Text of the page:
Doctorate in Business and Socioeconomic Sciences
Research Profile Sabine Sedlacek
Associate Professor, Vice-President for Research, Head of the Department of Sustainability, Governance, and Methods
Description of Research Profile
As a trained geographer with a special focus in spatial development and economic geography Sabine started her academic career as a full-time researcher and developed her interdisciplinary research profile based on empirical research in the area of environmental policy, sustainable development, multi-stakeholder governance and planning. Her venia docendi in ‘Environmental studies, governance and planning’ encompasses the full spectrum of her expertise. The current overall thematic context of Sabine’s research profile addresses the implementation of sustainable development at different spatial scales which is of scientific as well as political interest. This interest started with a concrete policy driven progression in regional development where conventional regional economic development has been challenged by the European Union’s requirements of implementing sustainable strategies at the regional level. The need for policy coordination as well as the necessity to empower new institutional actors as legitimate partners in decision making processes established a new field for academic research – governance for sustainable development. Research in the area of governance for sustainable development includes a focus on different governance mechanisms and the factors facilitating the resulting governance processes. In this regard, the role of different institutional actors in helping to initiate and develop transition processes towards sustainable development is one of the key factors. In essence different scales of governance (international, supranational, national, regional and local determine the variety of institutional actors and the extent of their coordinated and collaborative governance contributions. A further factor, which differs according to geographic scale, is the type of governance, which may include regional governance, public governance, environmental governance, and non-state market driven governance. Research on these different types, scales and governance actors helps to gain a holistic review of these multifaceted and dynamic governance processes. The combination of different types of governance in order to achieve the same political goal is especially relevant for a broader public policy analysis and evaluation. Sabine’s research in this area balances conceptual and empirical contributions and contributes to the recent academic debate from an interdisciplinary perspective.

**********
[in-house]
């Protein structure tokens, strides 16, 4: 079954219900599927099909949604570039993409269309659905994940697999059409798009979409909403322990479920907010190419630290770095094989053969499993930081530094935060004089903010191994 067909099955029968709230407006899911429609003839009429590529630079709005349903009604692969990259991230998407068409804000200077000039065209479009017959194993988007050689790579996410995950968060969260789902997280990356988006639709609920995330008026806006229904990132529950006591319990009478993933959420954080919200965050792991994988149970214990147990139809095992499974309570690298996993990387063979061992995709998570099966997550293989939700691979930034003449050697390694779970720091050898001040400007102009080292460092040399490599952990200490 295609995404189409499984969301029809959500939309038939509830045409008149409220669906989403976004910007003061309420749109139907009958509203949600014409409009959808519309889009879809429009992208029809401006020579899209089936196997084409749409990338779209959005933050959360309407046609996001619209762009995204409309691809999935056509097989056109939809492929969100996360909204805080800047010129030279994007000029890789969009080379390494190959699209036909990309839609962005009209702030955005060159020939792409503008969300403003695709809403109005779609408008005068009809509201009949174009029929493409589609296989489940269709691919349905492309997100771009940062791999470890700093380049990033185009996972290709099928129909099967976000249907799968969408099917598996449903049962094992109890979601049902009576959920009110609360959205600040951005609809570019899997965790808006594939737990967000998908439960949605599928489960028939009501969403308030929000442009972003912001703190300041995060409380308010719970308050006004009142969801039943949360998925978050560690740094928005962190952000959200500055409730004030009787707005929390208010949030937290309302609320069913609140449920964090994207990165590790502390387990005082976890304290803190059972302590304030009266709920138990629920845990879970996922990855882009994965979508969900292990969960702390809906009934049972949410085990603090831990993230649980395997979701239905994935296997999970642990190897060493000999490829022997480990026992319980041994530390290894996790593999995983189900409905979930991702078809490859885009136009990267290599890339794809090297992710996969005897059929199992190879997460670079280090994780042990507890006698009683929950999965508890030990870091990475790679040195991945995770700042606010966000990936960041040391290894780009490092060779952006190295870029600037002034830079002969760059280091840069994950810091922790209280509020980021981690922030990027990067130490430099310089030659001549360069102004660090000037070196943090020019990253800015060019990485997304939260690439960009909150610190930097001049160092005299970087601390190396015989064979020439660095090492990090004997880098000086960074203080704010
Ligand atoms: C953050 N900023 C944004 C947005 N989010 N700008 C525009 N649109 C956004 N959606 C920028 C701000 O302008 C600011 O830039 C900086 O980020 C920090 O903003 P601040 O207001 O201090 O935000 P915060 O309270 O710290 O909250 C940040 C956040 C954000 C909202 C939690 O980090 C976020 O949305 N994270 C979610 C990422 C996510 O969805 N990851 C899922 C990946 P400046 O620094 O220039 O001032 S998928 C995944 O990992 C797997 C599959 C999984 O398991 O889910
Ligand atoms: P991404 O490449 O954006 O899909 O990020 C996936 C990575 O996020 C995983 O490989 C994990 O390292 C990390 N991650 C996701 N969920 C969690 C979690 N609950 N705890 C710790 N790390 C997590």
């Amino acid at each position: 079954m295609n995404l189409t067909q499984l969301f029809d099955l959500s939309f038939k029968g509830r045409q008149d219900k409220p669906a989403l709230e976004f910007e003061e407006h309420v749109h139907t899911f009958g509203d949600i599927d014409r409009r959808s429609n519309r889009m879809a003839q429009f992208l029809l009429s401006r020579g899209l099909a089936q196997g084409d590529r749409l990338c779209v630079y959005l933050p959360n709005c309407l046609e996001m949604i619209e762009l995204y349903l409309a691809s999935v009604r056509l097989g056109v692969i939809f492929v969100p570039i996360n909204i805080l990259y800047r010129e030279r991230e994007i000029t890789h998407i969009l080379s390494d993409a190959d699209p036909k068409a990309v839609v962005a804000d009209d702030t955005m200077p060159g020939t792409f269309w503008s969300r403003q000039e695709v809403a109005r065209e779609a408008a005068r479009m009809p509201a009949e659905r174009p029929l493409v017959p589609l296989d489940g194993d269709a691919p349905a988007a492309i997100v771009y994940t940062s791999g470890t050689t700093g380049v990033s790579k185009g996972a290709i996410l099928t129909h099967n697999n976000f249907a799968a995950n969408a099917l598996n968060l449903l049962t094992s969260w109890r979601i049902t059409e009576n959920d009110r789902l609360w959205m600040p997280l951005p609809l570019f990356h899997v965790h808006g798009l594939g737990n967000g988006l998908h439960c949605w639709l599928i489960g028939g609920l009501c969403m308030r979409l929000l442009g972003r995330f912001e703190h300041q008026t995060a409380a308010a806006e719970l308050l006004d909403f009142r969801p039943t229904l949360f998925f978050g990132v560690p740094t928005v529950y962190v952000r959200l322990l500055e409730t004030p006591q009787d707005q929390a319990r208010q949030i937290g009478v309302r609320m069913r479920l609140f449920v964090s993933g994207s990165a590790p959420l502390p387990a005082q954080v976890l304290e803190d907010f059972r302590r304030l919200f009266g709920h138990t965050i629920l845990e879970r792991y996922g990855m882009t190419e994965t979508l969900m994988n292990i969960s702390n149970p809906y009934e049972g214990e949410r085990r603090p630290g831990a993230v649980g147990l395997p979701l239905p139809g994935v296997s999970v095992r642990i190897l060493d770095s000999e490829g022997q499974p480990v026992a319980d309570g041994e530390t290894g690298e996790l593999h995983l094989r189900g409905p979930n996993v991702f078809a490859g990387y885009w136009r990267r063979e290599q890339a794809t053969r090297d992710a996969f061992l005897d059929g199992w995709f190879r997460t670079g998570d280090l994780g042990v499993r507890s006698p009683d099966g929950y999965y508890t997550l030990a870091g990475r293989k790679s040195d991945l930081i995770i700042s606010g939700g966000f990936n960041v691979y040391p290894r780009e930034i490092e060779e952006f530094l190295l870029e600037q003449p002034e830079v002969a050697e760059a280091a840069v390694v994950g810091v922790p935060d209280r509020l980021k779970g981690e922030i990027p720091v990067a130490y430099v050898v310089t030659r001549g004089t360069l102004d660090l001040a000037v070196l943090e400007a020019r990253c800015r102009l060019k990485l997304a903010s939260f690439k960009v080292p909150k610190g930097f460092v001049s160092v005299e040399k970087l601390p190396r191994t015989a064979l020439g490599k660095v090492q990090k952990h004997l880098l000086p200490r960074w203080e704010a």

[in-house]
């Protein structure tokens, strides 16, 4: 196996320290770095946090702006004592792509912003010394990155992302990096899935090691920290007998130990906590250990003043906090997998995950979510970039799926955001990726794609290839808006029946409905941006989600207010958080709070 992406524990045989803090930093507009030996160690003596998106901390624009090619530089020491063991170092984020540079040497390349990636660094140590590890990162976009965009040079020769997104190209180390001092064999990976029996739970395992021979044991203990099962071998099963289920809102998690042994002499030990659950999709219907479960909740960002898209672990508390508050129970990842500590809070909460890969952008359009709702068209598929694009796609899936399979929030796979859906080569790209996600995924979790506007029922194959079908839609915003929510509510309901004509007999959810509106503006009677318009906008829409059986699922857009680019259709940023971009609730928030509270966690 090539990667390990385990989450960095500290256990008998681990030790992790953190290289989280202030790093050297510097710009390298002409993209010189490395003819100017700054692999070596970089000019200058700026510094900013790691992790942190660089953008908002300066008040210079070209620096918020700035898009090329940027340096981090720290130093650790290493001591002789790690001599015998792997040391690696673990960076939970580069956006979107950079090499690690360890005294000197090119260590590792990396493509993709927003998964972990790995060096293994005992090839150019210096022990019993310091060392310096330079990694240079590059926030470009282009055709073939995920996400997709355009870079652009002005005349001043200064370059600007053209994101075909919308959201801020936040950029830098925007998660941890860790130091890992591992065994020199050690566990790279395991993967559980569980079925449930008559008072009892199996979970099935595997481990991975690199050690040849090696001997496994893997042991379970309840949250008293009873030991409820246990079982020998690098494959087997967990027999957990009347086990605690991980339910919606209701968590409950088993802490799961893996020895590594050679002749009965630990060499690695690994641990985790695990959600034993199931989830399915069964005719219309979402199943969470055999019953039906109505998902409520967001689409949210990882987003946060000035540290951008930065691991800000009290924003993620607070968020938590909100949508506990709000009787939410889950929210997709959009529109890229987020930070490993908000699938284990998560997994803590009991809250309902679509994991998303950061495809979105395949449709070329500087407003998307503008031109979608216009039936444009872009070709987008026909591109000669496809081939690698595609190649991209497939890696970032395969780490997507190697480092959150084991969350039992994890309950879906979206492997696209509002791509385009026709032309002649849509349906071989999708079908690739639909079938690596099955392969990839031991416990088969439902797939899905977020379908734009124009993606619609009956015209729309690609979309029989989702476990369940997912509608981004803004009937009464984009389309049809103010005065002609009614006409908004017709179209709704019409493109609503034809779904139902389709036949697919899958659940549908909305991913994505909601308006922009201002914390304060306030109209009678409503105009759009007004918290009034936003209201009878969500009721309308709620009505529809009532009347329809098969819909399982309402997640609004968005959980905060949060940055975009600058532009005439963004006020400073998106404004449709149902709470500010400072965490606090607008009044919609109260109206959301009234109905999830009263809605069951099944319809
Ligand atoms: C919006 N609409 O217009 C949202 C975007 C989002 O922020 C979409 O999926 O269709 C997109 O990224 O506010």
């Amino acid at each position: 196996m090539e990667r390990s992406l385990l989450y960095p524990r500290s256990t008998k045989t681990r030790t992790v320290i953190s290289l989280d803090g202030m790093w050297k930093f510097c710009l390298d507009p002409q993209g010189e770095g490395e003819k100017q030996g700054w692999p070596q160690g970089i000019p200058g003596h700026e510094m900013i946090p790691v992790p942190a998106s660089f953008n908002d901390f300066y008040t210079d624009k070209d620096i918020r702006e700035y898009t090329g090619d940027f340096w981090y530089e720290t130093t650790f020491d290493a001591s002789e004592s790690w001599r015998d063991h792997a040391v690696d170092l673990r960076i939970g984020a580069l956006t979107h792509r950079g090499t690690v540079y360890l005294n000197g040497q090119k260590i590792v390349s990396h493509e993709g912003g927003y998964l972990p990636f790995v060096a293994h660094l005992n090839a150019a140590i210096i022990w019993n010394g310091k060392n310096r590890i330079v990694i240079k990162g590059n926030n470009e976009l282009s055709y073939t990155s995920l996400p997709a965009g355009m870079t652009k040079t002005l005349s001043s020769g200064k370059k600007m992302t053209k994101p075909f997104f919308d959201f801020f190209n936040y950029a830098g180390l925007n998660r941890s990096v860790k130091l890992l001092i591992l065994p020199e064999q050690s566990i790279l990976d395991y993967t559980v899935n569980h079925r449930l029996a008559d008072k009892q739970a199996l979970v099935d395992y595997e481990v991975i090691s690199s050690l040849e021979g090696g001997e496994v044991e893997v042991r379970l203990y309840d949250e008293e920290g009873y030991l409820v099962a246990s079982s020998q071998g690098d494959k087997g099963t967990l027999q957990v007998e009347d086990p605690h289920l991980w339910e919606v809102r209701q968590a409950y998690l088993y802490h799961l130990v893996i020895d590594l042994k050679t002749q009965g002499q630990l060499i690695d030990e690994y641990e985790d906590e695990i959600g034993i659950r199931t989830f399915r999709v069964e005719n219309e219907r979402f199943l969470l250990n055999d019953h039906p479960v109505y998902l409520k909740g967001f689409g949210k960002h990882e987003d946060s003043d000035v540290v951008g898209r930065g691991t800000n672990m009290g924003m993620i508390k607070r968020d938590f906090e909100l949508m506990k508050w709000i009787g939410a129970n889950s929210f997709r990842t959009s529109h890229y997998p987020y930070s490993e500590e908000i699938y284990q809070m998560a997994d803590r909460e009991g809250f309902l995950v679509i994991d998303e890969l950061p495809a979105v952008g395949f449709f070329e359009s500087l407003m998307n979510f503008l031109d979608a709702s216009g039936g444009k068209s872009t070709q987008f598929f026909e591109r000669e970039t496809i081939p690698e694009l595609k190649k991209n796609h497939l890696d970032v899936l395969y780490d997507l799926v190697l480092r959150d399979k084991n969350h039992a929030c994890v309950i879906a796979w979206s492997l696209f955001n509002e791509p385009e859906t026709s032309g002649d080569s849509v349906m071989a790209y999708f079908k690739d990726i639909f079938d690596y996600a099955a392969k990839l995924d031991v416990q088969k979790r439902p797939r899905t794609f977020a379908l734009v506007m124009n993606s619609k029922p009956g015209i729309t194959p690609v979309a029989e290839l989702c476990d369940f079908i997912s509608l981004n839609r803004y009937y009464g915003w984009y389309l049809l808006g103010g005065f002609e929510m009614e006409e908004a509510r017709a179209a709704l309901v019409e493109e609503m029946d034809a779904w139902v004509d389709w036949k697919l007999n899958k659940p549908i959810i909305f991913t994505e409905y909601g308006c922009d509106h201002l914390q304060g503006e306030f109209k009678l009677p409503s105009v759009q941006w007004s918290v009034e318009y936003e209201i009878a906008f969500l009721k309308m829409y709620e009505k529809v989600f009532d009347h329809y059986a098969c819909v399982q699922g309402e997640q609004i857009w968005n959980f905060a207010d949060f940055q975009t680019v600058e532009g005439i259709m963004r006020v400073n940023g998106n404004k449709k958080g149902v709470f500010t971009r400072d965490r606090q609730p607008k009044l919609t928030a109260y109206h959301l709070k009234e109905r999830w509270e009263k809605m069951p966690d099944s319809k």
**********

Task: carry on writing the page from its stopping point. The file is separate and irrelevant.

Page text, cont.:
The institutional economics perspective
The focus in sustainability related research on particular scales implies the consideration of different institutional stakeholders being involved in sustainability transitions and leads to governance for sustainable development, which is characterized by partnerships and networks of different institutional actors, and which emphasizes stakeholder participation and partnership as a steering mechanism. As accentuated in the literature, organizational theory seeks to explain variation among organizations in structure and behavior. Thus Sabine’s analysis of the role of institutional actors in development processes considers the identification of the relevant actors which means to examine “connectedness” and “structural equivalence”. Connectedness refers to ties between actors and structural equivalence highlights the similarity of the position in the network. Sabine’s papers offer both conceptual and empirical analyses of different types of institutional actors.